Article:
Saturday, December 12, 2009

the love we have always had for our own bones

The cold has hit, finally; even though I knew winter was coming I wasn't quite prepared for the drop into temperatures that felt like -7, but in some ways it's a relief to have it here and not somewhere in the distant and dreaded future. Now we're in for the long haul, and all of Chicago can talk about nothing but the weather. I had to get my mittens out, and my scarves and my wool hat that says "light" on it in Chinese for reasons that I will never understand but always makes me feel as if it's referring to some sort of divine (in the human and not the celestial sense) brilliancy beaming from me, straight from the top of my head. On good days, which is to say many days, I do feel filled with light, and so this hat makes me secretly happy even though I generally hate clothing with unnecessary words in other languages on it and only bought this one because it was the best fit when I went hat shopping last year. My window panes have been freezing over, because I haven't shut my storm windows yet and now will have to wait for above-freezing temperatures to do so, but the patterns in the ice are sometimes beautiful and my apartment is warm enough that I don't have to resent them for making me cold.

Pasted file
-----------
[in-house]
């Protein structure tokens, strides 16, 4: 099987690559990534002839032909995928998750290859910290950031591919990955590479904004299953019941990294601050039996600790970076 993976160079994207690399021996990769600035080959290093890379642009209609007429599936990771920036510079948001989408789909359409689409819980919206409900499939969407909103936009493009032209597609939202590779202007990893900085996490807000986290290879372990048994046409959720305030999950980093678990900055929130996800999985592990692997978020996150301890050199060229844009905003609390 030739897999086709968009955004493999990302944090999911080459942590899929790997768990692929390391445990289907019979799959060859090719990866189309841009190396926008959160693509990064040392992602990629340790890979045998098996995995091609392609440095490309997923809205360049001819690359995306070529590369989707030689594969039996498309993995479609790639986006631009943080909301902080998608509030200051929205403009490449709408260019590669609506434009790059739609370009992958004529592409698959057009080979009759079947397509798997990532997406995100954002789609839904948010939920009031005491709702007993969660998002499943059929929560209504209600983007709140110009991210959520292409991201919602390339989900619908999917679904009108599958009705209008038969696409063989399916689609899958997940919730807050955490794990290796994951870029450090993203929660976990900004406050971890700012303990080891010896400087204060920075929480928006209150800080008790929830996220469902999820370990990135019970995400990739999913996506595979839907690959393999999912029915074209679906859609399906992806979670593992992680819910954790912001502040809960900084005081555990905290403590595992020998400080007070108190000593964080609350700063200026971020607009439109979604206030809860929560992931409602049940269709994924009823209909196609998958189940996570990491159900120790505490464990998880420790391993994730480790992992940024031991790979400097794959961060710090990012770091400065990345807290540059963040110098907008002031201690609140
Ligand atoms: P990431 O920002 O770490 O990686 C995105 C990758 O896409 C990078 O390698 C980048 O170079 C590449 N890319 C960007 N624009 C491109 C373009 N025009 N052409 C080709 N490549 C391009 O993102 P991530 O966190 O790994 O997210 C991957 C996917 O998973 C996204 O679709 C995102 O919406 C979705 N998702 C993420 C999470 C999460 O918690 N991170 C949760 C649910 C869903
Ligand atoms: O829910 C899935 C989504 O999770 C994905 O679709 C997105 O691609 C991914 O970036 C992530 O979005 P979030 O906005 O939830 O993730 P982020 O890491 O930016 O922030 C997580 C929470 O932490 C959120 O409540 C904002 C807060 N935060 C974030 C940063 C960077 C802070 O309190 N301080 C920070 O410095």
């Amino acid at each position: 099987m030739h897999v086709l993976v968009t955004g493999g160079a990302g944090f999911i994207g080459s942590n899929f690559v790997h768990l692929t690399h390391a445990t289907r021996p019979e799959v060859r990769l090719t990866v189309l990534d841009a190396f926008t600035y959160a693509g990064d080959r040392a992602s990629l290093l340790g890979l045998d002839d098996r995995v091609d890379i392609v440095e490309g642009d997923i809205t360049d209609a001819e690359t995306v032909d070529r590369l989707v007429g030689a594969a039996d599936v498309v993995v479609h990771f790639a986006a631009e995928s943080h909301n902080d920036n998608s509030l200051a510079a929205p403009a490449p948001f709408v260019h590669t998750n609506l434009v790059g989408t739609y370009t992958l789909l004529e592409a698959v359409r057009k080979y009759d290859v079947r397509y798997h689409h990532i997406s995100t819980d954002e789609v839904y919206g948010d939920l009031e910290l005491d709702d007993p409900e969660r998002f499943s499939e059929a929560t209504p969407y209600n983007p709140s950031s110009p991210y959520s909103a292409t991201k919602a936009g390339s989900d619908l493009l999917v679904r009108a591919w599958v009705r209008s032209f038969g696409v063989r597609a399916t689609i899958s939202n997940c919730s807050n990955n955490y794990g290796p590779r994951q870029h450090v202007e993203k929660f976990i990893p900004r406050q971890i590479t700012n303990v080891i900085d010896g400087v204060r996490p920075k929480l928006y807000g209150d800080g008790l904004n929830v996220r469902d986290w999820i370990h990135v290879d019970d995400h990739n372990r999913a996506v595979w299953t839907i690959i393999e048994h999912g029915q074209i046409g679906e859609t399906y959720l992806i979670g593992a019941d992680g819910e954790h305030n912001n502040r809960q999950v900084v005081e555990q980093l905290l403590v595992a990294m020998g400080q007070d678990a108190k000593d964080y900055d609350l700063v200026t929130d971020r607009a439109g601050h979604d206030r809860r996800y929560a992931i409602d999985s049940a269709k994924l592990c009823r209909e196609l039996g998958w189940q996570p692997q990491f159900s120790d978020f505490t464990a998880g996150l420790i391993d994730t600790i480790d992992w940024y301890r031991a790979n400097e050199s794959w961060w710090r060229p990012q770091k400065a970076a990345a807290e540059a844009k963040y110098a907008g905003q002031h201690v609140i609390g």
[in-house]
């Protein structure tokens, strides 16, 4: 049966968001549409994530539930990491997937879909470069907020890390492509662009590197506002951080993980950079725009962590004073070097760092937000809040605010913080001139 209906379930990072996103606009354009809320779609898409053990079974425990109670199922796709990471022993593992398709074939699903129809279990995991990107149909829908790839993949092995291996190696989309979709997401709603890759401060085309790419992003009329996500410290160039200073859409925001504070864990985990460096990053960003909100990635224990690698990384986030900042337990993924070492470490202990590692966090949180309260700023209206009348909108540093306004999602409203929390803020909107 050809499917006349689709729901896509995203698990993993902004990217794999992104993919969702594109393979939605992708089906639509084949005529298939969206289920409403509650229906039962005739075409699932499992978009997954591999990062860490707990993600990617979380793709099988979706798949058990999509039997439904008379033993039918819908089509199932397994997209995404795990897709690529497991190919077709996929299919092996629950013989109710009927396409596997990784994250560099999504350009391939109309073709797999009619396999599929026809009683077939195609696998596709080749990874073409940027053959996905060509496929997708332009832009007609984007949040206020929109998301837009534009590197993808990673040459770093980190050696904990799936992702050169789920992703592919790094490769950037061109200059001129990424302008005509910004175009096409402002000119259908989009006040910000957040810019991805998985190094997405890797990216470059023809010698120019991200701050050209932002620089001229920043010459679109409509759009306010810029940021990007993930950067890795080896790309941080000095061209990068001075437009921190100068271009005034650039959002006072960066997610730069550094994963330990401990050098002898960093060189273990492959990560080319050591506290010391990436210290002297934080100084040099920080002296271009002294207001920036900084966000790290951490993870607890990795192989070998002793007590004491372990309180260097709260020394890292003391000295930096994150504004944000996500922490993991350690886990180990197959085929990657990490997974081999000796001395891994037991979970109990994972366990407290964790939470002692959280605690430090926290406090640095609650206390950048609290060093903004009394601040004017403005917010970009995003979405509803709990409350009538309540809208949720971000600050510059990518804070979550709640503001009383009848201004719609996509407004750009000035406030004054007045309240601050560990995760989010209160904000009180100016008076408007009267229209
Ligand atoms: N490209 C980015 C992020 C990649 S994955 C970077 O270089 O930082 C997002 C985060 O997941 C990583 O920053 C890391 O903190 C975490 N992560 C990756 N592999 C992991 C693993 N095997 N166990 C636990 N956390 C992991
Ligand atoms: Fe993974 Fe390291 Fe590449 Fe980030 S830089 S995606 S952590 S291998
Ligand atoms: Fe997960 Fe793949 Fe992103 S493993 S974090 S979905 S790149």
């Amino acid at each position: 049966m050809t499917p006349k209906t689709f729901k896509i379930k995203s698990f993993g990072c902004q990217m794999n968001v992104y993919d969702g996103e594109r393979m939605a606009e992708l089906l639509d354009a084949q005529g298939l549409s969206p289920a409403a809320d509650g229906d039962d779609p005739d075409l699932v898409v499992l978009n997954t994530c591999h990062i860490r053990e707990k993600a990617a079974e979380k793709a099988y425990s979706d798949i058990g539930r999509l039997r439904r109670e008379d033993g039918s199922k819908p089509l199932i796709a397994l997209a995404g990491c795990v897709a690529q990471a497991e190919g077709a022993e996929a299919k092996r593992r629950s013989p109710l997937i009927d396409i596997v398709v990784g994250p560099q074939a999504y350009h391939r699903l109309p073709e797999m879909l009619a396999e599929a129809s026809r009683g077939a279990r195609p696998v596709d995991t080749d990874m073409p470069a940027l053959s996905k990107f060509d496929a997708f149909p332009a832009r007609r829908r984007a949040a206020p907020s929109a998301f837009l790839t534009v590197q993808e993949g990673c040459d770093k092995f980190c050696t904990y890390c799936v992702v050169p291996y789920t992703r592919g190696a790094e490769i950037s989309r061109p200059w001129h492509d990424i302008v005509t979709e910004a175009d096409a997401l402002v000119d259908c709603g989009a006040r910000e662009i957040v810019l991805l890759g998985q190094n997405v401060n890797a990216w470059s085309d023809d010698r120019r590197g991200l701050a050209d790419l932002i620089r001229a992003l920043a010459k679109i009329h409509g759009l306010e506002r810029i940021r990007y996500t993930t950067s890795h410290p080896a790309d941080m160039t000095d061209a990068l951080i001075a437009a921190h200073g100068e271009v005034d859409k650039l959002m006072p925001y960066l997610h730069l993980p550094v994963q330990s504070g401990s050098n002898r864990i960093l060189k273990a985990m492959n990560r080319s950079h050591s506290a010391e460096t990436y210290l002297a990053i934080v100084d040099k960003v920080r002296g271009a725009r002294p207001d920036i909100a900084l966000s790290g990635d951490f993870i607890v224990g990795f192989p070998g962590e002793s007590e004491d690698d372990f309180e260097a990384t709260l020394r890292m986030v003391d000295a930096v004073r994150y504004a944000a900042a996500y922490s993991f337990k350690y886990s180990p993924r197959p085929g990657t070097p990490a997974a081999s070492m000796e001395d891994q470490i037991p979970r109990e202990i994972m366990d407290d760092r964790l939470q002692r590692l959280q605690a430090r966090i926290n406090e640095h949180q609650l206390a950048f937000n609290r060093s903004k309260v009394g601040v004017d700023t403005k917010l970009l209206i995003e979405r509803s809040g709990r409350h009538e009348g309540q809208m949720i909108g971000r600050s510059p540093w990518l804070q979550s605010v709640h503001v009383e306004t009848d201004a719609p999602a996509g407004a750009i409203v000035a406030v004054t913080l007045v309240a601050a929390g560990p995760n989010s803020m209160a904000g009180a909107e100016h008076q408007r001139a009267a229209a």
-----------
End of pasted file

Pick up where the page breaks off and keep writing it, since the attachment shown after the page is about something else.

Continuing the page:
Which is to say that even during winter, there are things to be grateful for.

Cold Poem

by Mary Oliver

Cold now.
Close to the edge. Almost
unbearable. Clouds
bunch up and boil down
from the north of the white bear.
This tree-splitting morning
I dream of his fat tracks,
the lifesaving suet.

I think of summer with its luminous fruit,
blossoms rounding to berries, leaves,
handfuls of grain.

Maybe what cold is, is the time
we measure the love we have always had, secretly,
for our own bones, the hard knife-edged love
for the warm river of the I, beyond all else; maybe

that is what it means the beauty
of the blue shark cruising toward the tumbling seals.

In the season of snow,
in the immeasurable cold,
we grow cruel but honest; we keep
ourselves alive,
if we can, taking one after another
the necessary bodies of others, the many
crushed red flowers.

1 comment:

Alicia Dabney said...

Beautiful poem. The hat story made me smile. :)